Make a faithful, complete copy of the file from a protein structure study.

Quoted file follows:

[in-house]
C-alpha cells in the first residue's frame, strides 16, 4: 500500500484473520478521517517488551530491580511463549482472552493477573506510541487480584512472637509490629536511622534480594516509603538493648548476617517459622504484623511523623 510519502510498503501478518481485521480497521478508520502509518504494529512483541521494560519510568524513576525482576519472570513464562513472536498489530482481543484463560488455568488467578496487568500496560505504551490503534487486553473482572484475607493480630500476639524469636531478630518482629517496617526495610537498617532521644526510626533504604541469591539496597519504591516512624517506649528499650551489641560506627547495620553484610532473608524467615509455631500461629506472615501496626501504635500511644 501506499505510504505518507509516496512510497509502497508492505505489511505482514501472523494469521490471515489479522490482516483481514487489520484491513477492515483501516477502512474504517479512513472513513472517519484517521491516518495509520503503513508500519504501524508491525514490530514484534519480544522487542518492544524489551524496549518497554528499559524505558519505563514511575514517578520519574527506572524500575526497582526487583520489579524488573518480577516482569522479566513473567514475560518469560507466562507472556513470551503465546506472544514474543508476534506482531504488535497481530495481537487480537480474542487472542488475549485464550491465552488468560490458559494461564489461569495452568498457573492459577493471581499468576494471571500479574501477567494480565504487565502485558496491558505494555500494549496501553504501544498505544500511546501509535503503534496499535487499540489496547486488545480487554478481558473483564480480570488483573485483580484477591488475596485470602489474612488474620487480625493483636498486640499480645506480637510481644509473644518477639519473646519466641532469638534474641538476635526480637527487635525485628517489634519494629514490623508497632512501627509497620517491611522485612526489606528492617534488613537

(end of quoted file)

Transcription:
[in-house]
C-alpha cells in the first residue's frame, strides 16, 4: 500500500484473520478521517517488551530491580511463549482472552493477573506510541487480584512472637509490629536511622534480594516509603538493648548476617517459622504484623511523623 510519502510498503501478518481485521480497521478508520502509518504494529512483541521494560519510568524513576525482576519472570513464562513472536498489530482481543484463560488455568488467578496487568500496560505504551490503534487486553473482572484475607493480630500476639524469636531478630518482629517496617526495610537498617532521644526510626533504604541469591539496597519504591516512624517506649528499650551489641560506627547495620553484610532473608524467615509455631500461629506472615501496626501504635500511644 501506499505510504505518507509516496512510497509502497508492505505489511505482514501472523494469521490471515489479522490482516483481514487489520484491513477492515483501516477502512474504517479512513472513513472517519484517521491516518495509520503503513508500519504501524508491525514490530514484534519480544522487542518492544524489551524496549518497554528499559524505558519505563514511575514517578520519574527506572524500575526497582526487583520489579524488573518480577516482569522479566513473567514475560518469560507466562507472556513470551503465546506472544514474543508476534506482531504488535497481530495481537487480537480474542487472542488475549485464550491465552488468560490458559494461564489461569495452568498457573492459577493471581499468576494471571500479574501477567494480565504487565502485558496491558505494555500494549496501553504501544498505544500511546501509535503503534496499535487499540489496547486488545480487554478481558473483564480480570488483573485483580484477591488475596485470602489474612488474620487480625493483636498486640499480645506480637510481644509473644518477639519473646519466641532469638534474641538476635526480637527487635525485628517489634519494629514490623508497632512501627509497620517491611522485612526489606528492617534488613537